Once upon a time, wearing a graphic tee with an image of a beefed up, spikey-haired anime boy was considered lame. Now, it's legit streetwear.
Over the past few years, anime has grown from a hyper-niche, oftentimes derided interest in the West to a medium just on the border of mainstream. Along the anime boom in fashion, Hollywood studios have been scrambling to buy the licenses to every anime franchise they can. But that doesn't mean anime is new to Hollywood––some celebrities have been vocal about their love of anime for years.
Black Panther star Michael B. Jordan has publicly touted his anime preferences for ages. Kanye West is a big anime fan, too, citing Akira as one of his greatest creative influences. His music video for "Stronger" stands in testament, featuring imagery ripped directly from the classic anime film.
Kanye West - Stronger www.youtube.com
John Boyega from Star Wars loves Attack on Titan. Maisie Williams from Game of Thrones loves One Punch Man. And Ronda Rousey claimed she had a childhood crush on Dragon Ball Z's Vegeta (and who could blame her? Vegeta is bae).
Ronda Rousey wearing a Vegeta shirt
From Ariana Grande getting a Spirited Away tattoo to Keanu Reeves being repeatedly spotted in an anime shop to NFL star Mike Daniels cosplaying as the Fourth Raikage from Naruto, it's clear that anime narratives are reaching a much broader demographic than ever before.
Mike Daniels cosplaying as the Fourth Raikage
This is especially true in the black community, where many prominent hip hop artists and sports stars grew up relating to the Shonen (boys) genre, specifically Dragon Ball Z. The RZA from The Wu-Tang Clan wrote at length in his book, The Tao of Wu, about how Goku's struggles in Dragon Ball Z mirror the struggles of black people in America. And in 2017, Kotaku released an article titled "Why Black Men Love Dragon Ball Z," in which young black men discuss the myriad ways that the series has inspired them and impacted their lives.
Many of them relate to Goku's work ethic, with his constant need to improve himself and get stronger in the face of otherworldly threats. "Even when this fool's dead he's like, 'No days off,'" said one of the interviewees. Others identified with Goku's outsider status as the last surviving member of an alien race with no memory of his people. "Those of us that are black and born in the U.S., at least some of us to an extent don't know where we're from and I feel that is something that a lot of people of color can identify with," said another interviewee.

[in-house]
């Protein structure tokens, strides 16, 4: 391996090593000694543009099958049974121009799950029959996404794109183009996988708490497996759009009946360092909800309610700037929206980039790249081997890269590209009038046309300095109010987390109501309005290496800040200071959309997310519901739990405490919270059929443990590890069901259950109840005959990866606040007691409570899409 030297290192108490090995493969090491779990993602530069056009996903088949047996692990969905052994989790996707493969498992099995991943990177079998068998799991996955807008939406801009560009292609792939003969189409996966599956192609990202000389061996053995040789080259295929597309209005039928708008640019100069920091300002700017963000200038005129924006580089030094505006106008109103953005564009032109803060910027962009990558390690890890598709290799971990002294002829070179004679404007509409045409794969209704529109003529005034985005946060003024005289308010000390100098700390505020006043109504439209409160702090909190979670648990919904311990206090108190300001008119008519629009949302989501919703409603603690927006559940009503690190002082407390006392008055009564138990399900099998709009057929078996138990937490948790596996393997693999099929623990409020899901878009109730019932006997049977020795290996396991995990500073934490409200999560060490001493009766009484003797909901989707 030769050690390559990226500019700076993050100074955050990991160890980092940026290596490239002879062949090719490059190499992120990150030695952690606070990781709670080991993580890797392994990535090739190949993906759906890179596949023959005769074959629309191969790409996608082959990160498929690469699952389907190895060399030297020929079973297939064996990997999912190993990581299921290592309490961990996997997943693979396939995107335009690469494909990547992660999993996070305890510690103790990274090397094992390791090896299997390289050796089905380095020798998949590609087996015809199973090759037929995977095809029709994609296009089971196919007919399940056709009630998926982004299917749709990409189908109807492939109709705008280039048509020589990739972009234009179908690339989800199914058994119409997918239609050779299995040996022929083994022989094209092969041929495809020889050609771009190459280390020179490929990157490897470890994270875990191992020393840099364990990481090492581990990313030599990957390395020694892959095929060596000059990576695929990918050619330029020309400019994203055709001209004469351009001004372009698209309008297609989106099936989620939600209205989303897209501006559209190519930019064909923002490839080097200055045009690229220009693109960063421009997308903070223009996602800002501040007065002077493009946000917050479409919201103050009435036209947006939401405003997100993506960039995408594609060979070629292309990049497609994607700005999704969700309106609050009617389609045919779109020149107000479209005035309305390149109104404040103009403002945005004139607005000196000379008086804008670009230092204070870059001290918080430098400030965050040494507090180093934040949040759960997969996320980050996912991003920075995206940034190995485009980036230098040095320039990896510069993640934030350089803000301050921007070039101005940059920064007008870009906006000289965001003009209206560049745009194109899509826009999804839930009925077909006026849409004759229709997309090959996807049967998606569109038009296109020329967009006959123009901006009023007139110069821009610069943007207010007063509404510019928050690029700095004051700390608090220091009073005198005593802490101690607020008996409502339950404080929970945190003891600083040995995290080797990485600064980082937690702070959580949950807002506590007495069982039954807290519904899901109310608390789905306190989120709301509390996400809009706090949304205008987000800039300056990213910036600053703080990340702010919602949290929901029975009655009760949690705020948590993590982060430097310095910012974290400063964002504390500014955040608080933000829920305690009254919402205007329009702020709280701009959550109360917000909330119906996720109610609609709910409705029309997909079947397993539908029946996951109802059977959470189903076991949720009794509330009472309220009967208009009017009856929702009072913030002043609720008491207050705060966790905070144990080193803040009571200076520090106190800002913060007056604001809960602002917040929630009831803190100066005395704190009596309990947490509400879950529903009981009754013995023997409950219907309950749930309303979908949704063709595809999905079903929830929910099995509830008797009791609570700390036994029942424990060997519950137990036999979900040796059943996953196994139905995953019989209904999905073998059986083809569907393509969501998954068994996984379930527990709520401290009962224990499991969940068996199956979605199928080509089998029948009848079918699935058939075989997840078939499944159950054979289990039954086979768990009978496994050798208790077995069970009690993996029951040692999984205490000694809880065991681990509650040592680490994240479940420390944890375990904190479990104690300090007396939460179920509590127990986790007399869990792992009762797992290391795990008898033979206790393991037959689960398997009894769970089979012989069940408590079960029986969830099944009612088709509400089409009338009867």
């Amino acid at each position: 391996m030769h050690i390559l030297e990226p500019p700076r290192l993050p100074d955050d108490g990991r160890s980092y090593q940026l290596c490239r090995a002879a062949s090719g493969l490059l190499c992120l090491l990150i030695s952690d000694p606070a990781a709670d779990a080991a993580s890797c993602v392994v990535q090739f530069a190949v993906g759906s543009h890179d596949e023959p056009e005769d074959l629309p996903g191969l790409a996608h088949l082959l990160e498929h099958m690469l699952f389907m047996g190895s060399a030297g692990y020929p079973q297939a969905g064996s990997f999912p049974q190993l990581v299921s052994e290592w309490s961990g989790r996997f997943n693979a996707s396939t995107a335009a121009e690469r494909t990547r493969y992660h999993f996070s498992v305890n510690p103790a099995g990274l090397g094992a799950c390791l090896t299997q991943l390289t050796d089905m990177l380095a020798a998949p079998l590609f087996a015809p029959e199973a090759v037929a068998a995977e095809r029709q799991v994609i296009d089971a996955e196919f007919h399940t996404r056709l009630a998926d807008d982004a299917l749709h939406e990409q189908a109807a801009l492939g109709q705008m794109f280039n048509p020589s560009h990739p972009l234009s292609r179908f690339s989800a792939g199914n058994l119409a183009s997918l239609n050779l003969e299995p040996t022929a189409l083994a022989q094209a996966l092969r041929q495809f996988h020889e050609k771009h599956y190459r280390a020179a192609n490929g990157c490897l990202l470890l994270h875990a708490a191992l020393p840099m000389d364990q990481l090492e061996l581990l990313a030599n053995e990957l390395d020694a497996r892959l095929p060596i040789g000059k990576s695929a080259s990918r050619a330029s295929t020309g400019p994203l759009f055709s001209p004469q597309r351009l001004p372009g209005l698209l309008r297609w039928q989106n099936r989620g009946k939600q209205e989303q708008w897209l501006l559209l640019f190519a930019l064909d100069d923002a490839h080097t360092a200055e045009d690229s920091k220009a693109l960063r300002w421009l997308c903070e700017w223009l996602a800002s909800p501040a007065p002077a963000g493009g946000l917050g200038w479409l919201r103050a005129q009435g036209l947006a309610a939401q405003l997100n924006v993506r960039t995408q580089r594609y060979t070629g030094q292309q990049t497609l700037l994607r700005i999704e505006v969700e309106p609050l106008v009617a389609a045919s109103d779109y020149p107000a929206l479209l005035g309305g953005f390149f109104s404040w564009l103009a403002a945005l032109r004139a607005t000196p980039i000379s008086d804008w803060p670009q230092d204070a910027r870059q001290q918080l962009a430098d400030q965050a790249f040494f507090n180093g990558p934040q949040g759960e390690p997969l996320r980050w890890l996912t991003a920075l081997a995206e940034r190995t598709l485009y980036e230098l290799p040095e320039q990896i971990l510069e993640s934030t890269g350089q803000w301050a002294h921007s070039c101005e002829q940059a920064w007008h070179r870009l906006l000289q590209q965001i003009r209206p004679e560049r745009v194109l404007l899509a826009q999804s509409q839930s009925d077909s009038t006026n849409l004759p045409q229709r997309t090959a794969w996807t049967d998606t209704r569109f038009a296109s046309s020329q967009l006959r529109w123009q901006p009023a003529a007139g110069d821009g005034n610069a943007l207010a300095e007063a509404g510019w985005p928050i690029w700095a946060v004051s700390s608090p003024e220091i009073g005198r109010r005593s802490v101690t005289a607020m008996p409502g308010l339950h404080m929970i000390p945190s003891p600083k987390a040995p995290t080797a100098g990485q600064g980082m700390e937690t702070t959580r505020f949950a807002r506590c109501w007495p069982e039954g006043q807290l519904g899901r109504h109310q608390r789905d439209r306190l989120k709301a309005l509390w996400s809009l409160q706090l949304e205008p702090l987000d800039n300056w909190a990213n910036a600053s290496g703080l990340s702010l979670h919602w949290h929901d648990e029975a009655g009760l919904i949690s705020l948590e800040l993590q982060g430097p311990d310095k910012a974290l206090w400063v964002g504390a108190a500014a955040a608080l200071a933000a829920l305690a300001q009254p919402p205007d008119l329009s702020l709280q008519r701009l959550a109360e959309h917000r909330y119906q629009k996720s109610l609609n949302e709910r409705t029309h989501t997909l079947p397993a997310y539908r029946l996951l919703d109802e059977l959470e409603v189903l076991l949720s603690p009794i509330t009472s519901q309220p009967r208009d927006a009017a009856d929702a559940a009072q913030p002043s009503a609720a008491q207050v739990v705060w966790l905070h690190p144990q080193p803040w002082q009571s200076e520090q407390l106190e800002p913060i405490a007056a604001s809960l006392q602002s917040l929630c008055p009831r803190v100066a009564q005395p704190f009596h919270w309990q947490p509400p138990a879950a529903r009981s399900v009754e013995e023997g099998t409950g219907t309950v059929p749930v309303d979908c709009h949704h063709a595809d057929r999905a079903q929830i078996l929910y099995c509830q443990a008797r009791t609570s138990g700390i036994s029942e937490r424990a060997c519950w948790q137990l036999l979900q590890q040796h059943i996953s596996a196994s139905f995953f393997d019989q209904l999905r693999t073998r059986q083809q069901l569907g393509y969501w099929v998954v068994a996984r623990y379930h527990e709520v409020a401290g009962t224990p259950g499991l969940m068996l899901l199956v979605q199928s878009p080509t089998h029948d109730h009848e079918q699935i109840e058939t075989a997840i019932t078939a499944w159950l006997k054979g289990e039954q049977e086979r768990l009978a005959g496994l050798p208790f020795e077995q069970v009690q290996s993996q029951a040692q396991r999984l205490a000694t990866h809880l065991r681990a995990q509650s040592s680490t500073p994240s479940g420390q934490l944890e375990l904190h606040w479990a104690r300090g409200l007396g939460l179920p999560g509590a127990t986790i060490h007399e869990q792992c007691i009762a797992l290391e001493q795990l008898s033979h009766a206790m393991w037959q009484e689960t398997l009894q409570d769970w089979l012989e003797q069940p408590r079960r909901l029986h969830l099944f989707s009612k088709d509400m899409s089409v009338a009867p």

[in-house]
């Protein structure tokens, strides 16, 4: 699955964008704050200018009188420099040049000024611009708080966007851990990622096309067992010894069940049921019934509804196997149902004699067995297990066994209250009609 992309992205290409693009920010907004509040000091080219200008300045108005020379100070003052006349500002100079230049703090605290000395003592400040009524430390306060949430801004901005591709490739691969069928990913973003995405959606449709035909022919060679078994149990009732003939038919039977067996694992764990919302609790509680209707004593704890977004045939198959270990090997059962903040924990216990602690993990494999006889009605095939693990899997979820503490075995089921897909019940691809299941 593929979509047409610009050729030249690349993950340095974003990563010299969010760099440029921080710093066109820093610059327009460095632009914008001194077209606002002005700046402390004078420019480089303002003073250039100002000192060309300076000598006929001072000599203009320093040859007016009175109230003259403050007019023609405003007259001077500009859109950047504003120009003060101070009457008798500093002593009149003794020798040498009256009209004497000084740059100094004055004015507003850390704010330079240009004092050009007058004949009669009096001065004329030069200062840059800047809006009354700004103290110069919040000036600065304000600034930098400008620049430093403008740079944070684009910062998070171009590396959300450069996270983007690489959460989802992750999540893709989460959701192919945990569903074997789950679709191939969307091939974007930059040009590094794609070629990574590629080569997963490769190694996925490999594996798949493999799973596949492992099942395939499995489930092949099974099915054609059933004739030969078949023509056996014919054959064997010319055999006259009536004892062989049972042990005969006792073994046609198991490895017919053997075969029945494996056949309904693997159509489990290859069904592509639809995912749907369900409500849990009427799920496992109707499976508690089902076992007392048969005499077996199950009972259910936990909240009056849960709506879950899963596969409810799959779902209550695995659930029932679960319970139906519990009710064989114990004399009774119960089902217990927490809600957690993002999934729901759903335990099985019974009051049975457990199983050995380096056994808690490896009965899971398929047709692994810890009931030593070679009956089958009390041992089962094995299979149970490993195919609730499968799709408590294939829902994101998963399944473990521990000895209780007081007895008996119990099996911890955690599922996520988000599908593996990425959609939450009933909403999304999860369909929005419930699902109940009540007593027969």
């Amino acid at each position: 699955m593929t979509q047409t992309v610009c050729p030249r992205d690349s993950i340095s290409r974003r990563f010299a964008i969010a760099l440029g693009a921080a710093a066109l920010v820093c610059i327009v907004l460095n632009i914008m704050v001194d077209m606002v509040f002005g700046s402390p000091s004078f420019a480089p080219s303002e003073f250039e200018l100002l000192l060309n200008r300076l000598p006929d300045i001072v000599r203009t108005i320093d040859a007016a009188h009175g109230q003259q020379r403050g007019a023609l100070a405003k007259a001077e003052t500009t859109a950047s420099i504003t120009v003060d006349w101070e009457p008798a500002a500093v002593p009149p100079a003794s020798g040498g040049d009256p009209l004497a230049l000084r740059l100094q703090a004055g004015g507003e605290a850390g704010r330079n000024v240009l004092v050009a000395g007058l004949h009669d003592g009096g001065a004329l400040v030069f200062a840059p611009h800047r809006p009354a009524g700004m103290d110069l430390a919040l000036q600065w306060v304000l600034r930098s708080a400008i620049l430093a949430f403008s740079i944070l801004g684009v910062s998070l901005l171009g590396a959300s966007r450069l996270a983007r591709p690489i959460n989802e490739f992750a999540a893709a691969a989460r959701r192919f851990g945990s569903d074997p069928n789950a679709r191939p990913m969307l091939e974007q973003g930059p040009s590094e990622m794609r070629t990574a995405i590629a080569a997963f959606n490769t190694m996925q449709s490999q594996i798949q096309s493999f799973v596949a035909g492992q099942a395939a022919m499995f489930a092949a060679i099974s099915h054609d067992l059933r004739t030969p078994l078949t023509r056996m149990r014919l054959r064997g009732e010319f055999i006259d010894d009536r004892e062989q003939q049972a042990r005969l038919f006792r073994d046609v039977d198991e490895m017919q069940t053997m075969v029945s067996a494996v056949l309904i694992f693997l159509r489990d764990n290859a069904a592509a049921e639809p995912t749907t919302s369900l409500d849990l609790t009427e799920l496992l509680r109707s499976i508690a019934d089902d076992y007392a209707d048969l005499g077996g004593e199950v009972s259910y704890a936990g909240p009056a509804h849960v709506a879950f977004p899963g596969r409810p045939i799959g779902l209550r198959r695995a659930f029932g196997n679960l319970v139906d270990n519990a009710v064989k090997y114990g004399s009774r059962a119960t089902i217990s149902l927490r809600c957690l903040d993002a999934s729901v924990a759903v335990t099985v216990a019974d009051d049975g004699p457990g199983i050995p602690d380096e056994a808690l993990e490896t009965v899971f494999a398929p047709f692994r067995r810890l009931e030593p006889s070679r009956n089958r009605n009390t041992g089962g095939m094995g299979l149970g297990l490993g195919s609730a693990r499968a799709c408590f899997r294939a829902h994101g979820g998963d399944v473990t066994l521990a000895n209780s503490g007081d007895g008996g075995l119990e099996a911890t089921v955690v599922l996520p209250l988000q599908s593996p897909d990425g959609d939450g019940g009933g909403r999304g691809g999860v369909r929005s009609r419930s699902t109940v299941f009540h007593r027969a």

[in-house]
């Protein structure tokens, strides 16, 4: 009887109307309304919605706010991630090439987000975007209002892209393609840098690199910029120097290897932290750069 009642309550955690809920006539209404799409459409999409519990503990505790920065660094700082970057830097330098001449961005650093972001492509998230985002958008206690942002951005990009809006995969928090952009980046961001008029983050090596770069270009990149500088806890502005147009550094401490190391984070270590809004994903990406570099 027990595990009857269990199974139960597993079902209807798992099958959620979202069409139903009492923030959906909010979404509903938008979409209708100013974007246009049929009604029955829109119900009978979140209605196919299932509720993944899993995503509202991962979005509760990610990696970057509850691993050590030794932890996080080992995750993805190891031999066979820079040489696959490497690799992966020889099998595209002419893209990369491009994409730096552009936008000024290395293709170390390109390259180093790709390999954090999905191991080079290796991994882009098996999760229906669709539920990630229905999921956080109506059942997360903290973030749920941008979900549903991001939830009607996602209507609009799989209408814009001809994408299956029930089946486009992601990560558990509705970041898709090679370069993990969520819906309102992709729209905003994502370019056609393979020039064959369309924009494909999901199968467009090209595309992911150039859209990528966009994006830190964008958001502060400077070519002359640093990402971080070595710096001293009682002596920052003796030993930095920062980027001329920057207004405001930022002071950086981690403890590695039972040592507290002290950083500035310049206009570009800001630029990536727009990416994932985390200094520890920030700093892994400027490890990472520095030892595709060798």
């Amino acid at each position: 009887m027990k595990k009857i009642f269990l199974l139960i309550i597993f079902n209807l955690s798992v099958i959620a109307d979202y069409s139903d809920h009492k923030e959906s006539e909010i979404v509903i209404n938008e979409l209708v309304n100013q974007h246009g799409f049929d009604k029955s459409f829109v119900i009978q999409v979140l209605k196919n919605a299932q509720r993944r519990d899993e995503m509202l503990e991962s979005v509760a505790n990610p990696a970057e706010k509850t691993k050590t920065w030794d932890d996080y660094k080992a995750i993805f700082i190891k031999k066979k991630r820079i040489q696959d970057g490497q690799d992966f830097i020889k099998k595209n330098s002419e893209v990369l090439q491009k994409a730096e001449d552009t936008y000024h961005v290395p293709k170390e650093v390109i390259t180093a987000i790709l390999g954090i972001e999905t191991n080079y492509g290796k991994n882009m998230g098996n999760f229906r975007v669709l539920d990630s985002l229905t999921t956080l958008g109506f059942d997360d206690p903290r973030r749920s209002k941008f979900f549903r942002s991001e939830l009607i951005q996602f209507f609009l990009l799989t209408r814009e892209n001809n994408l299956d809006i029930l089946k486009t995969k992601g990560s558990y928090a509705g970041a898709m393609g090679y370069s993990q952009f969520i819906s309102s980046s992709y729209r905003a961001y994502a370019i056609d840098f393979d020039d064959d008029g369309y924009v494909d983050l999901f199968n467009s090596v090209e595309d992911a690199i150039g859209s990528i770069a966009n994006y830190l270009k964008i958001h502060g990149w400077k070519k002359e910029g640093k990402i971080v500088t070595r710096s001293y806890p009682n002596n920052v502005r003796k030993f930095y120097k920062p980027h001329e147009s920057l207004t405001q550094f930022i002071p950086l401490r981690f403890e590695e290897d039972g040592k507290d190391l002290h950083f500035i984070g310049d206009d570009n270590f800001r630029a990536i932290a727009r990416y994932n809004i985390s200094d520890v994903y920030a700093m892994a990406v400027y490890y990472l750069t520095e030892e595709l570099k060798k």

While a lot of anime may seem childish on the surface, the best series feature intense, emotional narratives exploring mature themes that follow fans into adulthood. Dragon Ball Z encourages endless self-improvement in the face of impossible odds. Naruto follows a journey from despised outcast to beloved hero. Attack on Titan is easily one of the best depictions of wartime trauma ever conceived. Great anime is universal.
In this light, it's no wonder so many famous people, from athletes to artists, love the medium.
Recently, Michael B. Jordan even lent his voice to Rooster Teeth's anime-inspired mecha web series, Gen:Lock. One time, someone tried to make fun of him for liking anime on Twitter, and Jordan responded in turn. "Goku & Naruto are real ones," he said.
First of All I’m 6ft and they live with ME, put some respeck on my name. LOL...aaaand goku & naruto are real ones… https://t.co/ZcdFuRFkFU— Michael B. Jordan (@Michael B. Jordan)1519344572.0
HBO's "Euphoria" was honored for making mental illness and queer identity literally shine in the spotlight.
At just 24 years old, Zendaya has become the youngest Emmy winner for best lead actress–further proving that Gen Z is better at getting sh*t done.
Beating her fellow nominees Jennifer Aniston (The Morning Show) and Laura Linney (Ozark), Zendaya was honored for her performance in HBO's glitter-and-hormone-soaked Euphoria and made history at last night's Emmy Awards. She beat the prior record held by Jodie Comer, who won for her work in Killing Eve just last year–at the ripe old age of 26.
Perhaps these respective icons of Zoomer ennui and homicidal Millennial burnout are symbols that younger generations are finally assuming their own positions of power and using their collective voice to highlight issues that have been historically shamed and marginalized, such as mental illness and queer identity. Or maybe their makeup's just really pretty.
Breaking down the bias of comfort films.
With the constant onslaught of complicated news that 2020 has brought, sometimes you just want to be able to shut off your brain, relax, and feel happy.
Enter comfort films. These are the feel-good movies that feel like a warm hug when you finish them, the ones that allow you to escape for a short while. We often turn to these types of films in times of trouble or extreme stress, and when we're not sure what films of this nature we should watch, we turn to the Internet for options.